In case you didn’t know, I have a short story, Dragon Flight, releasing December 2, 2013 in J. Taylor Publishing’s ONE MORE DAY anthology, and I am unashamedly seeking fellow YA authors/bloggers to participate in blog tours between November 1 and the end of the year.  Of course I will be more than happy to host other YA authors either with interviews, guest blog posts, reviews (if you have short stories/novelettes), giveaways, etc., so if you’re interested, leave a comment below.

If you are a book reviewer or have 250 followers or more on your blog, you can participate through J. Taylor Publishing to get an ARC of ONE MORE DAY to review.  Trust me, all the reviews this book can get, the better.  It’s really a fantastic collection of short stories that I’m sure any fan of YA would love to have.  You can sign up with J. Taylor at


I hope to meet a lot of YA authors and bloggers on this tour.  What do you say?  Up for some fun?  I know I am, so let’s rock this thing!  Whoo Hoo!!

What if today never ends? 

What if everything about life—everything anyone hoped to be, to do, to experience—never happens? 

Whether sitting in a chair, driving down the road, in surgery, jumping off a cliff or flying … that’s where you’d be … forever.

Unless …

In One More Day, Erika Beebe, Marissa Halvorson, Kimberly Kay, J. Keller Ford, Danielle E. Shipley and Anna Simpson join L.S. Murphy to give us their twists, surprising us with answers to two big questions, all from the perspective of characters under the age of eighteen.

How do we restart time?

How do we make everything go back to normal?

The answers, in whatever the world—human, alien, medieval, fantasy or fairytale—could,maybe, happen today.

Right now.

What would you do if this happened … to you?



What if today never ends? 

What if everything about life—everything anyone hoped to be, to do, to experience—never happens? 

That’s the prompt J. Taylor Publishing threw out there a few months ago when they opened up their site to submissions for their December 2013 Young Adult anthology, ONE MORE DAY.  Six short stories were chosen from six different authors, and glory be, mine was one of them!  🙂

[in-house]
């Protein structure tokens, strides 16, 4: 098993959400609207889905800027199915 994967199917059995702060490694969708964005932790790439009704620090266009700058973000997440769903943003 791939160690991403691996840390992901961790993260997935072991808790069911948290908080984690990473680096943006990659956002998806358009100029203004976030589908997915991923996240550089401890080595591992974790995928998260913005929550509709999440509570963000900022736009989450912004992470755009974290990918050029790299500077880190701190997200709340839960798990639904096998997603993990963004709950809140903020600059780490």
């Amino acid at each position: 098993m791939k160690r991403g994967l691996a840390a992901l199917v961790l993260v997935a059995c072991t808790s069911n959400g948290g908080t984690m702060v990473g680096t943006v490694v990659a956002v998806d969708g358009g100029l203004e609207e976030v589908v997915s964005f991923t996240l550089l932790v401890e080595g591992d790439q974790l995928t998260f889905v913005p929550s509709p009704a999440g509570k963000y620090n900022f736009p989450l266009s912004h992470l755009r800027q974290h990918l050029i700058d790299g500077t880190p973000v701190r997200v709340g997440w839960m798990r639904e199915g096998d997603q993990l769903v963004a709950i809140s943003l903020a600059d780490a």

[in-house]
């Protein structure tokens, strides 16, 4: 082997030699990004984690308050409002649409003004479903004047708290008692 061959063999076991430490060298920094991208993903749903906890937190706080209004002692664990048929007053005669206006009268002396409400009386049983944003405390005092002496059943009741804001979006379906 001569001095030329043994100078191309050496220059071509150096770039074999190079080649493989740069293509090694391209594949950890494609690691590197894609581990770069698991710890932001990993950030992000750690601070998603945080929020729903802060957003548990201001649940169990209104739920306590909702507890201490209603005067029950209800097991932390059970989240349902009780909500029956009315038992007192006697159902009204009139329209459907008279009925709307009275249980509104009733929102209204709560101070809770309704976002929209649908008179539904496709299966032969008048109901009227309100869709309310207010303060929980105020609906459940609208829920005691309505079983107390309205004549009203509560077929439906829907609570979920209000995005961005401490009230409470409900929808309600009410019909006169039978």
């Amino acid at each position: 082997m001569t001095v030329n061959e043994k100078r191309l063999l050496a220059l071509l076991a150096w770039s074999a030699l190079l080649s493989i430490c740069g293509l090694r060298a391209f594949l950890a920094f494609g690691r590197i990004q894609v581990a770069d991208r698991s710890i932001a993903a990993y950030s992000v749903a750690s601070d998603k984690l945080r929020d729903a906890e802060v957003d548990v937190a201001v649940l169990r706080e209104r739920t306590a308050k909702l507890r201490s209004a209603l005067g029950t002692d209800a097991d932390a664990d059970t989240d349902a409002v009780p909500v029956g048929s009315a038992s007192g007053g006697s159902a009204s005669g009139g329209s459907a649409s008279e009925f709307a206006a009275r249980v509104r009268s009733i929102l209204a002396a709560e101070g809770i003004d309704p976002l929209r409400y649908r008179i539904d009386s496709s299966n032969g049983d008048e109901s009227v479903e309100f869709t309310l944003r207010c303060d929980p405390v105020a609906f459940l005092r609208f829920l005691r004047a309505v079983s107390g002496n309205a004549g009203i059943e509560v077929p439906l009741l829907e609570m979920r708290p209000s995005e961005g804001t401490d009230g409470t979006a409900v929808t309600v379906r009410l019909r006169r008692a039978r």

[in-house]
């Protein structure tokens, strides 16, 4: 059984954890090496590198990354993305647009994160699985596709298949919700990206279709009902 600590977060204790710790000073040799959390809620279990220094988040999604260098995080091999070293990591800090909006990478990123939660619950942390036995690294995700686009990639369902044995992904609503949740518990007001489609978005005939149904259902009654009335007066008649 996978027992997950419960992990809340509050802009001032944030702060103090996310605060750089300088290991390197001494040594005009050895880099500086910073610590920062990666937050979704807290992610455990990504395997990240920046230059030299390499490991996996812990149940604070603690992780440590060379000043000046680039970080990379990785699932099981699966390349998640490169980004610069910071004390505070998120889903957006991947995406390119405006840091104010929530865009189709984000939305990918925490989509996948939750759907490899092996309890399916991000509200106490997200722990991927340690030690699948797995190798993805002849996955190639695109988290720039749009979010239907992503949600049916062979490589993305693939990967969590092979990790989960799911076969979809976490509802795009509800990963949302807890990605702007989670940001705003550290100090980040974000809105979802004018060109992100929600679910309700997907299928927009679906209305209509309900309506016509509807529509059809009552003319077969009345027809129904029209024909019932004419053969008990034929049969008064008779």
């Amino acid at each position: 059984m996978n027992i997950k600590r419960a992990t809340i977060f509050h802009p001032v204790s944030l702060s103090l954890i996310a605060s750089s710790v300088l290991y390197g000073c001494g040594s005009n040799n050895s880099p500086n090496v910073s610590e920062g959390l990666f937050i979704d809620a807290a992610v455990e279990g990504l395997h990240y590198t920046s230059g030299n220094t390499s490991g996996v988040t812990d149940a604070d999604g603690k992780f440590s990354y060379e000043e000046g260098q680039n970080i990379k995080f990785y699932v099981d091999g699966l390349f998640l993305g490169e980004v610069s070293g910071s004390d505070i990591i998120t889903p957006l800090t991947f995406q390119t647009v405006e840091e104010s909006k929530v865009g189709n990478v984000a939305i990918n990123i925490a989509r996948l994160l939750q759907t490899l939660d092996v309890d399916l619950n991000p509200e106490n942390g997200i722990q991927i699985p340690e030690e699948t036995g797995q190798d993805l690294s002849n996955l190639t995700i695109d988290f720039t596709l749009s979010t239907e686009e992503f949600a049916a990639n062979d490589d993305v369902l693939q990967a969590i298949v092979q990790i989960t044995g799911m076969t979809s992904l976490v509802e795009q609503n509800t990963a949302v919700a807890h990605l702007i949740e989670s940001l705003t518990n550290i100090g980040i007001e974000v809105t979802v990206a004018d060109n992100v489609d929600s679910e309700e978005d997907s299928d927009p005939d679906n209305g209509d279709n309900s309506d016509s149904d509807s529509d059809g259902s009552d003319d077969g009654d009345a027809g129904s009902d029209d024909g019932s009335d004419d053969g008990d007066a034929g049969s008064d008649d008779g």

In celebration, I’m giving away 5 signed bookmarks to five people who do the following:

Add ONE MORE DAY to your Goodreads “To Read” list?  (leave your Goodreads name for verification)

Here’s what you’ll get if you add the book:


Isn’t it pretty?  Don’t you want one?

Leave your Goodreads info in the comment sections below.  Also be sure to check out the other author websites and blog for more good giveaways and shout-outs!

L.S. Murphy

Erika Beebee

Danielle Shipley

Anna Simpson

For the love of selkies

Happy Saturday, everyone!  I hope you are having a wonderful holiday season so far and your plans for the new year are falling into place.

Today, as part of the Make Believe blog tour, I’m skipping over to Susan Rocan’s blog to talk about a not so well-known creature…the selkie.  Why?  Well, because (1) they appear in The Amulet of Ormisez, my short story in the Make Believe anthology, and (2) not many people have ever heard of them, so I thought it would be kind of cool to introduce them.  So head on over to Susan’s.  I’ll see you there!


Wednesday reflections: review of THE SEARCH, a short story by Susan Leigh Noble

From Goodreads:  For over a thousand years, telepathic cats known as STACs have faithfully searched for those with power over the elements looking for the one foretold to save the Land. None have questioned their duty to fulfill this ancient task.

But when Tosh’s latest charge is murdered because of his Elemental powers, Tosh considers abandoning The Search. Will a glimpse of the future destruction be enough to change his mind?


A few days ago I had the extreme pleasure of reading the short story “The Search” by Susan Leigh Noble.  Susan approached me through the World Literary Café, and asked if I would be kind enough to do a review for her.  Seeing as her story was a YA fantasy, how could I turn her down?